Mark Fischer, Global Head of Real Estate & Co-Founder, Qualitas

Mark Fischer, Global Head of Real Estate & Co-Founder, Qualitas

BTR Key in Addressing Housing Crisis


If Australia is to address its housing crisis, then build-to-rent housing needs to be a bigger part of the solution, Qualitas says.

Housing affordability in Australia is not looking to improve anytime soon as population growth hit record levels in 2023, while the country is also heading towards its lowest point in dwelling supplies in a decade.

While the average growth of the Australian population was 279,000 people a year between 1982 and 2023, the net growth in 2023 came in at 624,000. This is especially worrisome as the number of new dwellings delivered in 2023 was a mere 174,400.

“The dramatic growth in population in 2022 and especially in 2023 is clearly not being met with a suitable growth trajectory of new dwelling production,” the Urban Development Institute of Australia (UDIA), a not-for-profit think tank that represents the housing development industry, said in its “UDIA State of the Land 2024” report published in March.

“Across the past two decades Australia has significantly under-delivered new dwelling supply across the nation. This undersupply has contributed to the ongoing erosion of housing affordability and to driving down homeownership rates and increasing household indebtedness.

“Without drastic change to boost housing, we are headed for a decade low supply that will push prices higher.”

If we are to address the undersupply and the resulting housing affordability crisis, then Australia needs to rely less on homes that are intended for sale and construct more rental apartments, or build-to-rent dwellings, Qualitas, an alternative real estate investment manager, said at the [i3] Property Forum in Melbourne last month.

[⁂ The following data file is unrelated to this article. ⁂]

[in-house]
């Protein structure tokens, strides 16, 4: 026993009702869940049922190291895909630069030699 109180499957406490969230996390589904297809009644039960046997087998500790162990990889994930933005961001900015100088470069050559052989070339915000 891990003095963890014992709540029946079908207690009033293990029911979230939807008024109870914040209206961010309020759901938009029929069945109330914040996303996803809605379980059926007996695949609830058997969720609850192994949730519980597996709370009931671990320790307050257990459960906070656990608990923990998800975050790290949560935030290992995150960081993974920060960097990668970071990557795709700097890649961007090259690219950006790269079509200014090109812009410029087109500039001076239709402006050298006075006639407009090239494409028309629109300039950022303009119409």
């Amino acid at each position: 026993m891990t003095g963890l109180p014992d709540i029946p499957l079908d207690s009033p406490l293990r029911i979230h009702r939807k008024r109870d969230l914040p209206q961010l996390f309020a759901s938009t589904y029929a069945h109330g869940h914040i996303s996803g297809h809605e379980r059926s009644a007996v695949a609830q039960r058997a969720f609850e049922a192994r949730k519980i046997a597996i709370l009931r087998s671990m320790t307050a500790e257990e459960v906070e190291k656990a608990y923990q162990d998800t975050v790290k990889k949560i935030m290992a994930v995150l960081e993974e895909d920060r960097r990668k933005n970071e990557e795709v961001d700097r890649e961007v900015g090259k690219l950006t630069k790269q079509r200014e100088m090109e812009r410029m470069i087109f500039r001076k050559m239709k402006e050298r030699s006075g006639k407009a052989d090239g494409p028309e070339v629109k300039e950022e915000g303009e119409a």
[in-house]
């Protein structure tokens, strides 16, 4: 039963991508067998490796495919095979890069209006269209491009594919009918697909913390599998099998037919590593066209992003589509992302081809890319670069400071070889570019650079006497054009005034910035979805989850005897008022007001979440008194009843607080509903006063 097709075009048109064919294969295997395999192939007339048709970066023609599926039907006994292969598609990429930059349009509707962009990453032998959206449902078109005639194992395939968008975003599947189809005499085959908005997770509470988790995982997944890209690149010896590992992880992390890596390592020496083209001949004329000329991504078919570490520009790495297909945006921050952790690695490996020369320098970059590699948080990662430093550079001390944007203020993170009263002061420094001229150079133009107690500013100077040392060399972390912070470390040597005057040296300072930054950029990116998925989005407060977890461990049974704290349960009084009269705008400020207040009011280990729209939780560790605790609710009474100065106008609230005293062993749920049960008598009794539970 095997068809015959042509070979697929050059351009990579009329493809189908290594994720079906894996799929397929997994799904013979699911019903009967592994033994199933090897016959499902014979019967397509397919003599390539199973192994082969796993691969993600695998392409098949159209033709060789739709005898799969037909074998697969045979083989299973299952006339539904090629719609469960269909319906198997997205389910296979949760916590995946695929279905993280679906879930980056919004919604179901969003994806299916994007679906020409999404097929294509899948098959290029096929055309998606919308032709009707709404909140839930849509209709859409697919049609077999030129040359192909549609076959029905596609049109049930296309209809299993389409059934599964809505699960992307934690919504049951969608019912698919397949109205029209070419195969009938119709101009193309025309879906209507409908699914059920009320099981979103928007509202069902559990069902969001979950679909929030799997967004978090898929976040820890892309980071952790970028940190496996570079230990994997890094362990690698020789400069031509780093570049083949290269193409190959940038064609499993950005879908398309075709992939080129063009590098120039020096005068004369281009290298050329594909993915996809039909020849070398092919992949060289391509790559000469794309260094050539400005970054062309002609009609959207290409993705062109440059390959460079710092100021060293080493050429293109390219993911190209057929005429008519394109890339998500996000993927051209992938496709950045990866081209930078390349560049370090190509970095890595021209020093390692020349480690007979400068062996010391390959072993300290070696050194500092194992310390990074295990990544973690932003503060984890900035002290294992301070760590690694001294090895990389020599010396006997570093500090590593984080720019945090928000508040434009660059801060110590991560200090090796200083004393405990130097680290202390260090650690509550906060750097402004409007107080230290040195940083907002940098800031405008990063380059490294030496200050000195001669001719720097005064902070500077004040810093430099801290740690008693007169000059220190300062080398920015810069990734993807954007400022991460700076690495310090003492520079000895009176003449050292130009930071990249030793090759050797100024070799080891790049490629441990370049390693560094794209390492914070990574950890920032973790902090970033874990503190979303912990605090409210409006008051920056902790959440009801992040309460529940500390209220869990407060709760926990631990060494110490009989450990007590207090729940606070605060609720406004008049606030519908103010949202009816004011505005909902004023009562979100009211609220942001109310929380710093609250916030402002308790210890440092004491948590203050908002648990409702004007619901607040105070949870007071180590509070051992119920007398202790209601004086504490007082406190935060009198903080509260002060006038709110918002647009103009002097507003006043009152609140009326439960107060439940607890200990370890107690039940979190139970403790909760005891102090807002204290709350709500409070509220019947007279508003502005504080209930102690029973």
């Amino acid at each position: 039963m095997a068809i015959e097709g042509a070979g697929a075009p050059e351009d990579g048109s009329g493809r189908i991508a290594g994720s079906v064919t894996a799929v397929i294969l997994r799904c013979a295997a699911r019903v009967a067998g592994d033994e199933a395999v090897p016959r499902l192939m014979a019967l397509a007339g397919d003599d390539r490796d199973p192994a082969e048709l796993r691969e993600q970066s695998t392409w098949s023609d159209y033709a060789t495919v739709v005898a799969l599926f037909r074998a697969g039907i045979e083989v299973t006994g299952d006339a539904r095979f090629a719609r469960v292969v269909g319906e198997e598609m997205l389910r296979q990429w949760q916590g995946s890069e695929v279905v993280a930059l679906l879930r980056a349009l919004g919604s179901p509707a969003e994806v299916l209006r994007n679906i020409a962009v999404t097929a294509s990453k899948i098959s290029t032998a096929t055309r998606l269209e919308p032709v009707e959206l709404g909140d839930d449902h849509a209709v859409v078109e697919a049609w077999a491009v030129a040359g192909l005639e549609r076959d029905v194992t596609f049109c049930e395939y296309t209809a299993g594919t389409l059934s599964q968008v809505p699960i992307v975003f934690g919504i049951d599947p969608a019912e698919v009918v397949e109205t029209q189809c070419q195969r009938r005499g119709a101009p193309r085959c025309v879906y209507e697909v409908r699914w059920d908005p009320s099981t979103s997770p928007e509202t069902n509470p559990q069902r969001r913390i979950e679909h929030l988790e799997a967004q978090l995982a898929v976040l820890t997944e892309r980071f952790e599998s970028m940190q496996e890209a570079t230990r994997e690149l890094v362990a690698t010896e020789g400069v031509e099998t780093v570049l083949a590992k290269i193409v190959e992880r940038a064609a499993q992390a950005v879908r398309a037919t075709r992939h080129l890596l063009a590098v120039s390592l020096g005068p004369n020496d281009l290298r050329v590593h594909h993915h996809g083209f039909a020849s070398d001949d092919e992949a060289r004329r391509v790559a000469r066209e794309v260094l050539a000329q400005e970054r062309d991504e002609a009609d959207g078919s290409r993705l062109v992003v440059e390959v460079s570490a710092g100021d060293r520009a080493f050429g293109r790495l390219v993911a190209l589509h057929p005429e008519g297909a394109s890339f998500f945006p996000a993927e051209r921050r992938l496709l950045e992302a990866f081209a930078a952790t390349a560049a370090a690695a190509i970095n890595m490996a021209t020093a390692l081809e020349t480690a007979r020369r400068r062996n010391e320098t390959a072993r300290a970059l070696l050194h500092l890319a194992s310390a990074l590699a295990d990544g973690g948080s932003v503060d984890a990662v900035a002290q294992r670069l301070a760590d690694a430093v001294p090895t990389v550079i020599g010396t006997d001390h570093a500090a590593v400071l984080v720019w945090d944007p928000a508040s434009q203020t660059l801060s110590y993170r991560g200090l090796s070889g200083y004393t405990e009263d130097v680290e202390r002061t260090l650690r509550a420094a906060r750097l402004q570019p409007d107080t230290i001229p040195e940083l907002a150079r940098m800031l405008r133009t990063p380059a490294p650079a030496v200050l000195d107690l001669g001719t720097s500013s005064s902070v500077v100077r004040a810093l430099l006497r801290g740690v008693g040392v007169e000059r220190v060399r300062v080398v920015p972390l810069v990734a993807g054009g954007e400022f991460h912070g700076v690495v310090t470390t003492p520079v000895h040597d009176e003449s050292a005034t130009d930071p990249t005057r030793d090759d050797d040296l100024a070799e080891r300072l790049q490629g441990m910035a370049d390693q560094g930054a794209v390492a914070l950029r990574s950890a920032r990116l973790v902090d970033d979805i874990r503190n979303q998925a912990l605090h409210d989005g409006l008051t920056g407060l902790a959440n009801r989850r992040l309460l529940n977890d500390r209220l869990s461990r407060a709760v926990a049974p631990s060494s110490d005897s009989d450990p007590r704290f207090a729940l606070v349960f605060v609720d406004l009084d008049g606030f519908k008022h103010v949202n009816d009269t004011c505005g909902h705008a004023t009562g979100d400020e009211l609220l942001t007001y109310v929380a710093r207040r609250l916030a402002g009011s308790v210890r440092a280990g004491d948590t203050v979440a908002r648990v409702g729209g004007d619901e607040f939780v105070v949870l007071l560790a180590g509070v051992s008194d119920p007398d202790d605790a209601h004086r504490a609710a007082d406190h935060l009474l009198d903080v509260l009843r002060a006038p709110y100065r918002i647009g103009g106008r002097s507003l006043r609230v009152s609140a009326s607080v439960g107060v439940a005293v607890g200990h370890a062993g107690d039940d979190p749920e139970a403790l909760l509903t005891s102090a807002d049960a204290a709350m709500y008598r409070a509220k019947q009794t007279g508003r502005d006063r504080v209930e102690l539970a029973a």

“The problem with build-to-sell is the model in a sense is challenged,” Mark Fischer, Global Head of Real Estate & Co-Founder at Qualitas, said.

“Traditionally, a build-to-sell developer buys a parcel of land, gets a planning permit and goes on a pre-sale campaign. Then they go to their builder and get a construction price and then try to get a loan to fund their project.

“Think about it from a general business perspective, it is a terrible business practice to sell your product and lock in the price, and only then work out what it costs to produce it.”

A shortage in building materials, inflation and the increase in interest rates by the Reserve Bank of Australia has made this model nearly impossible as costs can change quickly.

Build-to-sell developers have been trying to adjust their business models by seeking to lock in their construction price and their funding cost, and only then work out the revenue required to make it a viable undertaking.

But change in the industry is slow because banks, which have traditionally provided capital to new housing projects, are subject to regulation that is largely based on a pre-sale model.

“The build-to-sell developer has to put a lot more equity in, has a materially higher construction cost and has a materially higher cost of capital. The result of that is that they can’t get a lot of their projects to work and so supply is incredibly hard to introduce,” Fischer said.